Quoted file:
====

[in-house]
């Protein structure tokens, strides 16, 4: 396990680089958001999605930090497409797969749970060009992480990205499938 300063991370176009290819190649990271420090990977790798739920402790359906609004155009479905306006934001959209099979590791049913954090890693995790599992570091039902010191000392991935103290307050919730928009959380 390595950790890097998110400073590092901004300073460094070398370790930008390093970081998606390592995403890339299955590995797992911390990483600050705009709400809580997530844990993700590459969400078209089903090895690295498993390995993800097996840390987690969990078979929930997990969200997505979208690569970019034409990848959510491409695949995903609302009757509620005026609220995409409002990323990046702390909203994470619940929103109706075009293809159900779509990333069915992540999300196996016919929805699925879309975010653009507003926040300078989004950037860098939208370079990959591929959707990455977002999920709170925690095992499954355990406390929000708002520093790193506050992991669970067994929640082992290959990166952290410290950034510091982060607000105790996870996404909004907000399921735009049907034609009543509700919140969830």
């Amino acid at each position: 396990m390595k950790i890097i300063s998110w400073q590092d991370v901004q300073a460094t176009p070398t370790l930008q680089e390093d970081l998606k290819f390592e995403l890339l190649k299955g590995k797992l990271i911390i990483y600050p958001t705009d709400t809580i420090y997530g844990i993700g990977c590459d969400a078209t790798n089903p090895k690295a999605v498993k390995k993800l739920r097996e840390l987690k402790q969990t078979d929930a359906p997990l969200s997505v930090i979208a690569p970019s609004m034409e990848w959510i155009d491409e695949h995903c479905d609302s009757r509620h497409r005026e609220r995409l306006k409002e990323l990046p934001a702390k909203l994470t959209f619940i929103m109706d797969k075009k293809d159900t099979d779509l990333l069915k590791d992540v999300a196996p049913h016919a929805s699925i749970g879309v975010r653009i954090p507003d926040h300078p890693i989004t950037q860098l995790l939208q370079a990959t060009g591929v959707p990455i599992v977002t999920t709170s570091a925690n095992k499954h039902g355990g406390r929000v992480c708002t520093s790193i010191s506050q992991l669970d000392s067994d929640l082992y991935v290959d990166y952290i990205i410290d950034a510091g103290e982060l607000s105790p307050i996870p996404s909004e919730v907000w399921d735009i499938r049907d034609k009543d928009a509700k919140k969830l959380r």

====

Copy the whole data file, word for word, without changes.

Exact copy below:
[in-house]
């Protein structure tokens, strides 16, 4: 396990680089958001999605930090497409797969749970060009992480990205499938 300063991370176009290819190649990271420090990977790798739920402790359906609004155009479905306006934001959209099979590791049913954090890693995790599992570091039902010191000392991935103290307050919730928009959380 390595950790890097998110400073590092901004300073460094070398370790930008390093970081998606390592995403890339299955590995797992911390990483600050705009709400809580997530844990993700590459969400078209089903090895690295498993390995993800097996840390987690969990078979929930997990969200997505979208690569970019034409990848959510491409695949995903609302009757509620005026609220995409409002990323990046702390909203994470619940929103109706075009293809159900779509990333069915992540999300196996016919929805699925879309975010653009507003926040300078989004950037860098939208370079990959591929959707990455977002999920709170925690095992499954355990406390929000708002520093790193506050992991669970067994929640082992290959990166952290410290950034510091982060607000105790996870996404909004907000399921735009049907034609009543509700919140969830």
């Amino acid at each position: 396990m390595k950790i890097i300063s998110w400073q590092d991370v901004q300073a460094t176009p070398t370790l930008q680089e390093d970081l998606k290819f390592e995403l890339l190649k299955g590995k797992l990271i911390i990483y600050p958001t705009d709400t809580i420090y997530g844990i993700g990977c590459d969400a078209t790798n089903p090895k690295a999605v498993k390995k993800l739920r097996e840390l987690k402790q969990t078979d929930a359906p997990l969200s997505v930090i979208a690569p970019s609004m034409e990848w959510i155009d491409e695949h995903c479905d609302s009757r509620h497409r005026e609220r995409l306006k409002e990323l990046p934001a702390k909203l994470t959209f619940i929103m109706d797969k075009k293809d159900t099979d779509l990333l069915k590791d992540v999300a196996p049913h016919a929805s699925i749970g879309v975010r653009i954090p507003d926040h300078p890693i989004t950037q860098l995790l939208q370079a990959t060009g591929v959707p990455i599992v977002t999920t709170s570091a925690n095992k499954h039902g355990g406390r929000v992480c708002t520093s790193i010191s506050q992991l669970d000392s067994d929640l082992y991935v290959d990166y952290i990205i410290d950034a510091g103290e982060l607000s105790p307050i996870p996404s909004e919730v907000w399921d735009i499938r049907d034609k009543d928009a509700k919140k969830l959380r």